As one of the government's best scientific advisers, Sir Jeremy Farrar, he warned this morning that England was "cutting edge" from its Covid-19 ban and that the situation in the country was "very precarious".
New cases diagnosed in the UK are at a three-month low, but the National Statistics Office warned this week that the rate at which the England outbreak is slowing has "flattened" and there are still an estimated 51,000 infected people in the community with the virus.
HOW MAY LOCAL LOCKDOWNS WORK?
Local bans could be imposed on entire cities if there were regional outbreaks of coronavirus cases, Matt Hancock confirmed in May.
The health minister said that the ability to tighten restrictions in individual regions will be part of the NHS test, track and trace system, which creates networks of people at risk around anyone who tests positive for the corona virus.
Local barriers could result in schools, businesses, or workplaces in areas with high infection prevalence being closed. This is evident from the government's road map to easing restrictions on blocking.
Affected areas could also be disregarded to ease the closure that is being applied to the country on a larger scale.
For example, the pubs are supposed to reopen on July 4th and people can mix in small groups with other households. Areas where there are still a high number of cases could be instructed not to change their rules.
Mr Hancock said at a press conference on Downing Street last month: “We will have local closures in the future when there are flares and we have a system that we are setting up with a combination of Public Health England and the new Joint Biosecurity Center . along with local directors of public health, who play an absolutely vital role in system decision-making to ensure that local flare-ups result in local closures. & # 39;
Prime Minister Boris Johnson has insisted that he will not hesitate to bring the lockout rules back when the virus rises, but has already announced that pubs and cafes will reopen next Saturday, July 4th, and said, that people can visit friends and family in small groups without social distancing.
"Wherever there is a local outbreak, whether in Ashfield or Angelsea, we will authorize local authorities to quarantine anyone who has it until the time of the infection and to make the necessary closures," said the Prime Minister the mail on Sunday.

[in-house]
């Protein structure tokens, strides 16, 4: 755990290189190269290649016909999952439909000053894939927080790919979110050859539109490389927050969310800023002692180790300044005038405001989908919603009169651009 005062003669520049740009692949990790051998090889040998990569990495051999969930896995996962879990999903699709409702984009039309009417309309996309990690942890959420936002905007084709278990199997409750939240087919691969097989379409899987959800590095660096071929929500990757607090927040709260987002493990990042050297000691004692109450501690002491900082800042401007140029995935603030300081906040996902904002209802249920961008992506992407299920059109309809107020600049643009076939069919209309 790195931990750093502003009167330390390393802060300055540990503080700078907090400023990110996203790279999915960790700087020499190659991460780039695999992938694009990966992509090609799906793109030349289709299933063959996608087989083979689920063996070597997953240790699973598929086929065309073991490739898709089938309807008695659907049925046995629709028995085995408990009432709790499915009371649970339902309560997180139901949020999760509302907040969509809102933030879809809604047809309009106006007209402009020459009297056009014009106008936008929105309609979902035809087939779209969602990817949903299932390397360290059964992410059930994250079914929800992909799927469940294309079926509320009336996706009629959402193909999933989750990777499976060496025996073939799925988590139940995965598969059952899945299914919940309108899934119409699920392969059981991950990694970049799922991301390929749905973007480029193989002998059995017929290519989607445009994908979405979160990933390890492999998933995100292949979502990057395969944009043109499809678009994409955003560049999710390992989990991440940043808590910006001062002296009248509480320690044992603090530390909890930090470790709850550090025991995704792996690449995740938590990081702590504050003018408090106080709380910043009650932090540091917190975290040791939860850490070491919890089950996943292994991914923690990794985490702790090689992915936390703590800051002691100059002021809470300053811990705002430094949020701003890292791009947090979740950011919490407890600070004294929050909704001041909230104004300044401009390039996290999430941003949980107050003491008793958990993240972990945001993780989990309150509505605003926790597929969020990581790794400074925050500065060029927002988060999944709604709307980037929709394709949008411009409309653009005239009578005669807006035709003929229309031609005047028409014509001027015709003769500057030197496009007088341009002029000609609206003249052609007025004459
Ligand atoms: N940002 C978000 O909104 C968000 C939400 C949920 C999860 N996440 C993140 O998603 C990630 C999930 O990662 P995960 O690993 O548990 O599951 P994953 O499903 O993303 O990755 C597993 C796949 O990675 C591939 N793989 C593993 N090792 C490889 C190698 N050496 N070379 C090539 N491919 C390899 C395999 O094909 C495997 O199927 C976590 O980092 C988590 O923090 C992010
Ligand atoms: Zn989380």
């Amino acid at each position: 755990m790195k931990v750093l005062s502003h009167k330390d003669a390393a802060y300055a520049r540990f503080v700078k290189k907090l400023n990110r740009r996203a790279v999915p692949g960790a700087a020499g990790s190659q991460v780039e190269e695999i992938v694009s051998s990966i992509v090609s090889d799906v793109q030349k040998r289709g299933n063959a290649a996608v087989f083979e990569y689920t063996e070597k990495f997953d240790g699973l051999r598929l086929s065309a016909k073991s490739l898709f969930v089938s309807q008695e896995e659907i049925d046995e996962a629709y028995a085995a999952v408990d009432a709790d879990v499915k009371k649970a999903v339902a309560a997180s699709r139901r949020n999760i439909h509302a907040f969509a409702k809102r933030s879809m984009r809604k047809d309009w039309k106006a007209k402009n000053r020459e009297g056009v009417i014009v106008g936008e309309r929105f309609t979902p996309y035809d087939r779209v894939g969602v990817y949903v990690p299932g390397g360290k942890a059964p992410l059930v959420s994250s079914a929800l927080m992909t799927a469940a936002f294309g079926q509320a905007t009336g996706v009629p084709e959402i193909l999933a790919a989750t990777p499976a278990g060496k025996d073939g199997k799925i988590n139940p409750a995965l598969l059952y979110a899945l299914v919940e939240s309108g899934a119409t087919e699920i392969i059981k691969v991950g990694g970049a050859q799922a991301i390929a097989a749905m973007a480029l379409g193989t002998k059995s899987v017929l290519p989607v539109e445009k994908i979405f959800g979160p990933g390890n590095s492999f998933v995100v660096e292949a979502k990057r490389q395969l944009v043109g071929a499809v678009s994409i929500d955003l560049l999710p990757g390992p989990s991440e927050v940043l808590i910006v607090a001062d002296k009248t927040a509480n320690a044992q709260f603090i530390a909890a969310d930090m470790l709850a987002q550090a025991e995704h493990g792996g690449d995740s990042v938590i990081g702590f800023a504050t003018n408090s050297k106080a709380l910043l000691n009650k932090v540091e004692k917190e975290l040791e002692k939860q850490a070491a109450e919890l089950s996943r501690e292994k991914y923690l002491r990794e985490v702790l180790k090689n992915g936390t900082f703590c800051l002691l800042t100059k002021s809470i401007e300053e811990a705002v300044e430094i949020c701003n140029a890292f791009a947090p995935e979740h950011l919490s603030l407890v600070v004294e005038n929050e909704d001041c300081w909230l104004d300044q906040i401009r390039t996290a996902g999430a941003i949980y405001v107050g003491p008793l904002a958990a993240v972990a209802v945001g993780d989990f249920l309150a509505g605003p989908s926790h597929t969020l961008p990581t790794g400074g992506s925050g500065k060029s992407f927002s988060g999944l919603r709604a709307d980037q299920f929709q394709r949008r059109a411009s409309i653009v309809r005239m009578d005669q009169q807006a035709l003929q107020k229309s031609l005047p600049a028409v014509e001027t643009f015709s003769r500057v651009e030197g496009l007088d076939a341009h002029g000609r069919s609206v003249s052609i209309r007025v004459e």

After a week of large numbers of people in England giving up their social distance and flocking to beaches, street parties and park raves in the scorching summer heat, there were concerns about Leicester. Police had to try to drive people from the Dorset coast, Liverpool streets and parks in London, fearing ruthless celebrations could trigger a second wave of Covid-19.
In other corona virus messages:
- The Home Secretary said that "airlifts" between Britain and vacation destinations in Europe will not be immediately available, and urged people not to get carried away by vacation booking.
- One of the government's top scientific advisors, Sir Jeremy Farrar, said Britain – and England in particular – was "up to date" as it emerged from the ban and he expected the cases of Covid-19 to increase within weeks become.
- Police had trouble opening mass parties in London parks last night when thousands of young people abandoned the rules of social detachment and met With Tooting Bec and Clapham Common.
- Long locks can weaken people's immune systems because they don't come into contact with so many bacteria and viruses, a scientist warned.
- One in ten UK pubs cannot be reopened next Saturday due to the cost of implementing social distance rules, and many may never open their doors again, according to the British Institute of Innkeeping.
- Experts have warned of a "debt bubble" in Britain because eight million people need financial help as a result of the coronavirus crisis.
The Department of Health has acknowledged concerns about an increase in coronavirus cases in Leicester and has urged people living and visiting in the city to be vigilant when it comes to social distancing and hand washing (Image: A sign in the city center).
In the city, test operations have been expanded and military-operated mobile test stations have been set up to help the government deal with the outbreak in the region (Image: Pass-through personnel at Evington Leisure Center).
Leicester East Labor MP Claudia Webbe has encouraged the government to block its constituency.
She told Leicestershire Live that the infection rate in the region had not dropped.